Isn't this a pretty dish to set before the king. 

— Old Nursery Rhyme. 

Sardines a la Parker. — Select 20 good-sized sardines, (im- 
ported), and remove their "jackets," using a knife with small, thin 
blade, lay them on tissue paper to remove the oil, taking care not 
to break the fish ; then melt a tablespoonful of butter in the chafing 
dish and add thereto 1-2 gill sherry, the juice of half a lemon, and 
a dash or two of Worcestershire sauce ; lay in the fish and cook 
about three minutes, turning them once. Serve on very thin slices 
of toasted brown bread. 

Chafing Dish Oysters a la Maryland. — 1 dozen oysters 
opened from the shell to the chafing dish, (this secures all the nat- 
ural juice necessary) salt to season, a strong pinch of black pep- 
per, a good generous dash of red or cayenne pepper, a teaspoon- 
ful of Worcestershire sauce, a generous lump of fine table butter, 
and a large wineglass (not less than 4 ounces) of good sherry 
wine. Light the spirit lamp, and when it is heated all through and 
simmers (boils) all over the dish, it is done. The oyster will be 
just plumped and the juice found to be fit for the gods. During 
the heating up to the boiling point they should be stirred occasion- 
ally with a silver spoon. This dish, carefully prepared, is no trou- 
ble whatever and when done far surpasses any other form of prep- 
aration that is open to the luscious bivalve. 

— [Mrs. Sara T. Hammond. 

Oyster Pan Roast. — Dozen large oysters, tablespoonful butter, 
half pint oyster juice, 2 slices toast, salt and pepper. Put butter 
in the chafing dish, as it creams add oysters and juice, seasoned 
with salt and pepper. Cover and cook two minutes. Serve on 
hot toast moistened with juice. — [Miss Mabel Penniman. 


Curried Oysters. — Cook 1 pint oysters until plump, drain, re- 
serve liquor, and strain through cheese cloth. Melt 3 tablespoon- 
fuls butter, add half tablespoonful onion, and cook until yellow. 
Add 4 tablespoonfuls flour, mixed with 1 teaspoonful curry pow- 
der, 1-2 teaspoonful salt, 1-8 teaspoonful pepper. Pour on 
gradually oyster liquor and enough milk to make thick sauce. 
Add oysters, and soon as heated serve with toasted crackers. 

— [E. E. field. 

Oyster Rarebit. — Parboil 1 cup oysters, drain liquor, melt 2 
teaspoonfuls butter, add 1-2 pound cheese cut very fine, 1-4 tea- 
spoonful salt, and a few grains of cayenne pepper ; beat 2 eggs, 
add liquor, and add gradually to cheese, add oysters, and serve on 
toast. — [Miss E. H. Crowell. 

Welch Rarehit. — Cut into small dice a pound of cheese ; put 
into the chafing dish pan a piece of butter the size of a small egg. 
When it begins to melt put the cheese on it with a saltspoonful of 
salt, the same quantity of mixed mustard and cayenne pepper to 
taste. Stir with a heated spoon until the cheese begins to melt, 
then add 4 tablespoonfuls of beer or ale, then briskly and lightly 
beat, as much beer or ale again, and stir until it becomes a smooth, 
thick cream. Serve on hot buttered toast. — [Mrs. E. H. Davis.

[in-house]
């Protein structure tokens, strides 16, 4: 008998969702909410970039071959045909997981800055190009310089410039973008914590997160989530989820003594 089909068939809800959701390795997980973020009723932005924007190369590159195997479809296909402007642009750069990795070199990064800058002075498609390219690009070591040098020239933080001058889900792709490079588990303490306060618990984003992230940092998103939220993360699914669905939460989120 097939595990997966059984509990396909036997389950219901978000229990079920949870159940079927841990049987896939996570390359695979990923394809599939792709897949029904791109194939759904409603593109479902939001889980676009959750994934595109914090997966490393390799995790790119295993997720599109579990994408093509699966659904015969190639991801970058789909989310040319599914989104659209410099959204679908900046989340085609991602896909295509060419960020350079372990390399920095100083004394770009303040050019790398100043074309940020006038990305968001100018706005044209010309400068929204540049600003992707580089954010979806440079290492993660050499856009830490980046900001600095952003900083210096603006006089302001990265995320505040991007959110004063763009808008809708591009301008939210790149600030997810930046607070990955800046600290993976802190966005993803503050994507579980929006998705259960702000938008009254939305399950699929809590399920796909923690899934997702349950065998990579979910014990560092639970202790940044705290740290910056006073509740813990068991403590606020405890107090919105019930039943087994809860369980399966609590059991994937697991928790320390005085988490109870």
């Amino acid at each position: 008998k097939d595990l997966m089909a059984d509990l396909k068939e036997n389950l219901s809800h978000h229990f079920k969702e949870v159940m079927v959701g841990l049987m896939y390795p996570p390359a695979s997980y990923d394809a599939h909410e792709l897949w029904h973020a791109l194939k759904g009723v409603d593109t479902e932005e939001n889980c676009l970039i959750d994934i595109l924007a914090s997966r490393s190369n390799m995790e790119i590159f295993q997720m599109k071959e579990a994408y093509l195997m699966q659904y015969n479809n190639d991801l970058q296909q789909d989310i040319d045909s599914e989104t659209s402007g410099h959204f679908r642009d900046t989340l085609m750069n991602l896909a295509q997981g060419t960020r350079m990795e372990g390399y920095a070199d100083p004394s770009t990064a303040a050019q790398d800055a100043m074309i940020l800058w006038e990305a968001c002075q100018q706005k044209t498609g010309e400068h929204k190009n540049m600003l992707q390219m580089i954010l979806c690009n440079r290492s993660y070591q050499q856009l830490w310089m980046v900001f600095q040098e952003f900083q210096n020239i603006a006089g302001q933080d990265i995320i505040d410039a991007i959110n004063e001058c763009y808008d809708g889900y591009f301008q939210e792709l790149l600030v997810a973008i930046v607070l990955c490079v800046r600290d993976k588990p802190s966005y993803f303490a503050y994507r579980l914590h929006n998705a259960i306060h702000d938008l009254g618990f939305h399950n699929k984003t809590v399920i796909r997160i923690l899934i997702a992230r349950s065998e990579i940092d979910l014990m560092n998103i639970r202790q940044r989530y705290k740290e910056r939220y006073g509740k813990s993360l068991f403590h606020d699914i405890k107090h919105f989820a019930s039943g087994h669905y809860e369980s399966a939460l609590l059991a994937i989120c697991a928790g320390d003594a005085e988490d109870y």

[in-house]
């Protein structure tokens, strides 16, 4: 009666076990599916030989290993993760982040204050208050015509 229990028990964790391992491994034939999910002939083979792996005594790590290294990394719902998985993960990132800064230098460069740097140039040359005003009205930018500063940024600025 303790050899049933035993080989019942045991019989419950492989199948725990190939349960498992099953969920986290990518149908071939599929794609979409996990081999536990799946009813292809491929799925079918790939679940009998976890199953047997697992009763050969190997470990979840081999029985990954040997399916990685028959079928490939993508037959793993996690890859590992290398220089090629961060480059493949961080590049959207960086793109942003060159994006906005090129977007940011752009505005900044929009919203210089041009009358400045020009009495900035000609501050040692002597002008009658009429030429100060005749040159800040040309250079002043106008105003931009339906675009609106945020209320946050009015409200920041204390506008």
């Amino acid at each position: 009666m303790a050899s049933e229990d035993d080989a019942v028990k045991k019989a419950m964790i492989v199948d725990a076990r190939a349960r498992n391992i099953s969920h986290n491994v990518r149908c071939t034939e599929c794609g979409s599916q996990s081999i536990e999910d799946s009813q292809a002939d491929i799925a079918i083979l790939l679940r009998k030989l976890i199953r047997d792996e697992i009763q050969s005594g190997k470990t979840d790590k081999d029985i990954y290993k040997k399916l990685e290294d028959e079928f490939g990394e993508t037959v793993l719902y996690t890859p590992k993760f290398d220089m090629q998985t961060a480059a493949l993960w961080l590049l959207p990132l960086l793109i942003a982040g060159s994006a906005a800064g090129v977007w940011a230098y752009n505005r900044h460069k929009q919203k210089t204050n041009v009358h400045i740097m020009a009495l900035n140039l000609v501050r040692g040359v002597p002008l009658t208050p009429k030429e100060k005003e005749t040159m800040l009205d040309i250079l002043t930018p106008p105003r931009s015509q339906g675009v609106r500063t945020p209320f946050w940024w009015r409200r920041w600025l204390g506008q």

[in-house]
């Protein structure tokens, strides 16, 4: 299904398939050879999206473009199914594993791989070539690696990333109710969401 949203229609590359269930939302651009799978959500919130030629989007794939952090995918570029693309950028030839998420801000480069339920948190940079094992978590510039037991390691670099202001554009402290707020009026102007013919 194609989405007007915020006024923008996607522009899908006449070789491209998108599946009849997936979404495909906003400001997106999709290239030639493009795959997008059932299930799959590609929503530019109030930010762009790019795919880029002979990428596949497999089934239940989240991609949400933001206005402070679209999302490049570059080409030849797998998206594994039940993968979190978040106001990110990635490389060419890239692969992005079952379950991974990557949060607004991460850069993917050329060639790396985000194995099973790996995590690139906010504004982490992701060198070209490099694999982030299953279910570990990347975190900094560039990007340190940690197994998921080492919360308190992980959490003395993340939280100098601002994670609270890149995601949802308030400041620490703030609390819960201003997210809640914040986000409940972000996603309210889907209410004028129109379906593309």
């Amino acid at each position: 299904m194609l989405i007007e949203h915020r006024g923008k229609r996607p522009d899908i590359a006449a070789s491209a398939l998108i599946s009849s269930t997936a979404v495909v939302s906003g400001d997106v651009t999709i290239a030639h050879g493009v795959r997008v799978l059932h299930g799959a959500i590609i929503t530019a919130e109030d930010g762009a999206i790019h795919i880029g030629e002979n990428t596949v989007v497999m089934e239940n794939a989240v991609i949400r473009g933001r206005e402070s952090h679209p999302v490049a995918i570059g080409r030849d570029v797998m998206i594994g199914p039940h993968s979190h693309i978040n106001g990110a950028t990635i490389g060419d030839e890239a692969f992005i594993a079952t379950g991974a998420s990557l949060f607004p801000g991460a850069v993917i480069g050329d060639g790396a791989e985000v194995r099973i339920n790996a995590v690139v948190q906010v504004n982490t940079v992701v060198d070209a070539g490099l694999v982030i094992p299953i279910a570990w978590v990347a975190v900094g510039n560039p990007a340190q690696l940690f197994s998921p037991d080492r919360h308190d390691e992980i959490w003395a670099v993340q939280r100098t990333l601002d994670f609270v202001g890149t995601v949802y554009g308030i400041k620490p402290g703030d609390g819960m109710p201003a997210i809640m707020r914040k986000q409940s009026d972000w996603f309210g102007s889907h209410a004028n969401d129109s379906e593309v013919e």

Welsh Rareuit. — Heat 1 cup milk to boiling pint, add 1 cup 
crumbed bread, 3-4 cup cheese. As soon as cheese is melted add 
1 egg, well beaten, and salt to season. Serve on toasted crackers, 
hot. — [Mrs. George F. Crocker. 

Shrimp Wicgle. — Melt 4 tablespoonfuls butter, and add 4 
tablespoonfuls flour, mixed with 1-2 teaspoonful salt and 1-8 tea- 
spoonful pepper. Pour on gradually enough milk to make sauce 
thicken. As soon as sauce thickens, add 2 cans shrimp, broken 
in pieces, and 1 cup canned peas, drained from their liquor and 
thoroughly rinsed. — [E. E. Field. 


Shrimp Wriggle. — 1 can shrimps, 1 can French peas, 1-2 pint 
thick cream, 1 level tablespoonful flour, 1 tablespoonful butter. 
Put butter in first, then cream, then flour, and stir until smooth, 
then add the shrimps and peas. Cook about fifteen minutes in a 
double boiler, then put in chafing dish and cook five minutes, stir- 
ring all the time. Serve with hot rolls. — [Mrs. George F. Baker. 

Cheese Fondu. — Tablespoonful butter, cup of fresh milk, 
cup of fine bread crumbs, 2 cups of grated cheese, 
saltspoonful of dry mustard, 2 eggs, cayenne. Put butter in 
chafing dish; when melted, add milk, bread crumbs, cheese and 
mustard. Season with cayenne. Stir constantly and add just be- 
fore serving, the 2 eggs, beaten light. — [Miss Mabel Penniman. 

Creamed Tripe. — Parboil the tripe, cut into small pieces. Cook 
together over hot water a tablespoonful butter and a scant one of 
flour; add 1-2 pint milk and when the sauce is smooth put in the 
tripe. Cook three minutes, salt and pepper, and stir in slowly the 
beaten yolk of 1 egg, stirring constantly. Cook two minutes and 
serve. — [S. H. S. 

English Toast. — Cut bread into square pieces and toast; take 
eggs out of shell, keeping yolks whole; beat the whites to a stiff 
froth, lay them around nicely on the toast, drop yolks in centre of 
white ring, and put in hot oven to bake a few minutes. When 
taken out of oven, pour little melted butter over toast. 

— [Miss Carrie L. Crowell.